Skip to content

Select Language:

Free Consultation

At Least Chicago’s Latest Hit-And-Run Wasn’t Fatal, This Time

At Least Chicago’s Latest Hit-And-Run Wasn’t Fatal, This TimeAnyone who reads our blogs knows that we have been tracking hit-and-runs in Chicago for the last several months. The numbers are pretty grim – incidents appear to be rising here and across Illinois – but for the first time in a long time, a South Shore hit-and-run didn’t result in a fatality – and we are grateful for this slimmest of silver linings.

Per ABC 7, the hit-and-run “occurred near 79th Street and Exchange. Police said the driver of a Chevy Tahoe hit a 25-year-old woman and a 12-year-old girl. They were both taken to the hospital in good condition. The driver and passengers got out of the SUV and ran away, according to investigators. No additional information is available.”

That we’re this relieved over a little girl being hit by a car but still being in “good” condition is a testament to just how bad things have gotten in Chicago when it comes to hit-and-run crashes. To put it another way, 75% of the hit-and-run cases we’ve talked about this year resulted in someone’s death. A one-year-old died. Two children were left motherless. A pedestrian was left for dead. These are horrible tragedies, all made worse because hit-and-run victims so rarely get the justice they deserve. This family may not, either, we know – but at least they can go home to their loved ones.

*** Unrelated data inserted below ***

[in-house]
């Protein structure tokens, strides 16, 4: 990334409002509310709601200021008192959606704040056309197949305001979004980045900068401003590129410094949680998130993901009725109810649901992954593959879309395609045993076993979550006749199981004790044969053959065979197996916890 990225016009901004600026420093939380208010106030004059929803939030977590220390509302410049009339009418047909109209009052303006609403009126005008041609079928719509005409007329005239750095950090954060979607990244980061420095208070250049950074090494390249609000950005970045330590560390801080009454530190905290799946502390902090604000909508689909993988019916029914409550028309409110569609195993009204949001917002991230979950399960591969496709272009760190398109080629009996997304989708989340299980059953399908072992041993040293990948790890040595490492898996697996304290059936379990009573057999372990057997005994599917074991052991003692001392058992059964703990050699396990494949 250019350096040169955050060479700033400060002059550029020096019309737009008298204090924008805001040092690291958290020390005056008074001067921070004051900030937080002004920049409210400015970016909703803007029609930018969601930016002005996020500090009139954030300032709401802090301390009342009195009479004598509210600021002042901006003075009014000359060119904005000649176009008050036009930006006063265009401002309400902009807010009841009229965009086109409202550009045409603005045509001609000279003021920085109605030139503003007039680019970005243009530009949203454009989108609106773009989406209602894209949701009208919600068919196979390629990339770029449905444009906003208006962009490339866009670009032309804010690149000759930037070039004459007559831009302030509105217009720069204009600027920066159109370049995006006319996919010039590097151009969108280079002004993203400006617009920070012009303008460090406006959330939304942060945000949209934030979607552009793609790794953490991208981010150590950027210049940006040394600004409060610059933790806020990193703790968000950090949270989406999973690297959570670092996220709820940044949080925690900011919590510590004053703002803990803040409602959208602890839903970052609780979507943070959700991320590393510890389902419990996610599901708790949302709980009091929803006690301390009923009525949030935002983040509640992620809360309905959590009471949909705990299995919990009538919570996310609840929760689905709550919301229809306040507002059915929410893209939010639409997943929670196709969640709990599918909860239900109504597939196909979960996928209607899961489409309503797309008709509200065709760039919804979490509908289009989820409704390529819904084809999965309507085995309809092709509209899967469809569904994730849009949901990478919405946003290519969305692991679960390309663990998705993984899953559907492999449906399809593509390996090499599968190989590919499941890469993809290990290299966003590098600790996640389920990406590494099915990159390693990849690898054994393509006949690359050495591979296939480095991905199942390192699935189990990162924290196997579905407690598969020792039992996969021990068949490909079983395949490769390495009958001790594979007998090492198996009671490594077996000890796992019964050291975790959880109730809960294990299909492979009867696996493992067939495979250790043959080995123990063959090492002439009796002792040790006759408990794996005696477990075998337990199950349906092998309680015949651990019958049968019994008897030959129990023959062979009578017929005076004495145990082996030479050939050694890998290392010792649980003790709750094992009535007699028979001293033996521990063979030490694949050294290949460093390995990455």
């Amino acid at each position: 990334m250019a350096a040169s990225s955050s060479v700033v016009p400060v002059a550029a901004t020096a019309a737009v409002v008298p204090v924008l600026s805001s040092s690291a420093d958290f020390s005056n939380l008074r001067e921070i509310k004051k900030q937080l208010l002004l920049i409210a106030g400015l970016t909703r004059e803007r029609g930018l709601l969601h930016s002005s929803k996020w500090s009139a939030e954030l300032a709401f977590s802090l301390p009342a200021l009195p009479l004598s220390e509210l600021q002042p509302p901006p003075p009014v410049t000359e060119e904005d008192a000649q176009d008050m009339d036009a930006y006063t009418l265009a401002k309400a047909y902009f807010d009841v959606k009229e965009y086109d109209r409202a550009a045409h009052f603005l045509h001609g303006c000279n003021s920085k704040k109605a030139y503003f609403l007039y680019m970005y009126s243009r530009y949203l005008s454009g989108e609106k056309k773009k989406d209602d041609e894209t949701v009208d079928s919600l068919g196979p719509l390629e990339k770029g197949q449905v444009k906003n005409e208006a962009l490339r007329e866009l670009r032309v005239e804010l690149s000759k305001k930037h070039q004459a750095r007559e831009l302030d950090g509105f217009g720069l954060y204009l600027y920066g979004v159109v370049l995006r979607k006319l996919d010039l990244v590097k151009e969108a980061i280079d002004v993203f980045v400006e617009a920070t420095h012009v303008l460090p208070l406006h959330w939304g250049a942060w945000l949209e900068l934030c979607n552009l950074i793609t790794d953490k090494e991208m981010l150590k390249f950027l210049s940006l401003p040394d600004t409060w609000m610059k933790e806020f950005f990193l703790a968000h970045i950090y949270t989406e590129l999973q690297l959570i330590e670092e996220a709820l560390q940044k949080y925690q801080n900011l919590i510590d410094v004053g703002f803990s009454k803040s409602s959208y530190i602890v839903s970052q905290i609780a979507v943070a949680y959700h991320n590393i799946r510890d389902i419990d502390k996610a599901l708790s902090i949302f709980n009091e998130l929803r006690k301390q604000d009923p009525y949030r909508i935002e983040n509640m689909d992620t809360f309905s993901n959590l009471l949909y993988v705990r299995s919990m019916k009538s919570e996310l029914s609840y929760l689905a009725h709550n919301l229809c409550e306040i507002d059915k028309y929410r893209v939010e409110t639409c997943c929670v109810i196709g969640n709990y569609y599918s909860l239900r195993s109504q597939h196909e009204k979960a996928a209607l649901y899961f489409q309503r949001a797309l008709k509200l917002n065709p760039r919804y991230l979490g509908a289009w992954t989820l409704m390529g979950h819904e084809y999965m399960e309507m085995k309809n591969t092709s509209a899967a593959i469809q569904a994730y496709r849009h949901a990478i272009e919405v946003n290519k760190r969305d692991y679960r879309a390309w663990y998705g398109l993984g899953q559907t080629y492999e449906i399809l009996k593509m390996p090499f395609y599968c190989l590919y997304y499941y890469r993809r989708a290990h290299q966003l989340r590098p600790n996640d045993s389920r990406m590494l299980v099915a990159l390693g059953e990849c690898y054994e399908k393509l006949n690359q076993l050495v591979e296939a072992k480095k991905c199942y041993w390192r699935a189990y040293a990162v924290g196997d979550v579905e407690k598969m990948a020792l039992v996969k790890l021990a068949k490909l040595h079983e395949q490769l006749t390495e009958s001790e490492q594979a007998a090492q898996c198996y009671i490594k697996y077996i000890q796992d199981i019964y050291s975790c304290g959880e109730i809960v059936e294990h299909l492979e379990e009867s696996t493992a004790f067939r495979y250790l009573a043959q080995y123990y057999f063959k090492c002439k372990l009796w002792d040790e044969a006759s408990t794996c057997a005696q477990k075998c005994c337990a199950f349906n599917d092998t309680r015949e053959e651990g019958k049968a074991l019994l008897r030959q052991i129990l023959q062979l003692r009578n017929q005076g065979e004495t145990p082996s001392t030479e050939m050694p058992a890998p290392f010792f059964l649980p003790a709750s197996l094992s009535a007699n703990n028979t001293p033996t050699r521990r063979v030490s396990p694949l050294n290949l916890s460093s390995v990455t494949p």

What is a “good” injury?

There really is no such thing as a “good” injury, but there are certainly catastrophic injuries. Hit-and-run victims often suffer catastrophic injuries because they are hit at high speeds, and then they are left to fend for themselves. The delay in treatment can exacerbate the injuries, which can have life-altering effects.

Catastrophic injuries resulting from a hit-and-run car accident can include:

In the most devastating of circumstances, the victim will die on the scene or during triage. In some cases, the death may be delayed for a few days, but that means the victim may have lingered in pain.

So when the reporters say “in good condition,” the chances are high that neither the woman nor the child suffered anything like these types of injuries.

What can we do to reduce the number of hit-and-run crashes in Chicago?

Infrastructure and legislative changes are our best chance at reducing or eliminating hit-and-run crashes. We should all contact our local and state legislators and demand that they act by putting resources into things like:

  • Adding traffic cameras that can capture footage of fleeing people or cars.
  • Increasing signage that indicates where crosswalks are.
  • Fixing and maintaining streetlights to help make pedestrians more visible.
  • Increasing the fines and penalties associated with hit-and-runs, so that victims can seek true justice when the drivers are caught.
  • Building footbridges and pedestrian bridges over dangerous highways and intersections, to keep pedestrians away from drivers.

In the meantime, while we fight for these changes, we can take steps to protect ourselves when we’re out and about, especially later at night.

  • Always wear reflective, bright clothing, no matter the time of day.
  • Walk on the sidewalks, not in bike lanes or other parts of the street.
  • Always cross at crosswalks as opposed to in the middle of the street.
  • If you witness a hit-and-run, call 9-1-1 to get help, and provide your statement to the police.
  • When driving, slow down before and during a turn, and use your turn signal to indicate you’re moving.

If you are a victim of a hit-and-run, Gainsberg Law is here to help. We can assist you with your UM/UIM claim, and work with you to get the assistance you need. To schedule a free consultation with a Chicago hit-and-run attorney, call Gainsberg Law at 312.600.9585, or fill out our contact form.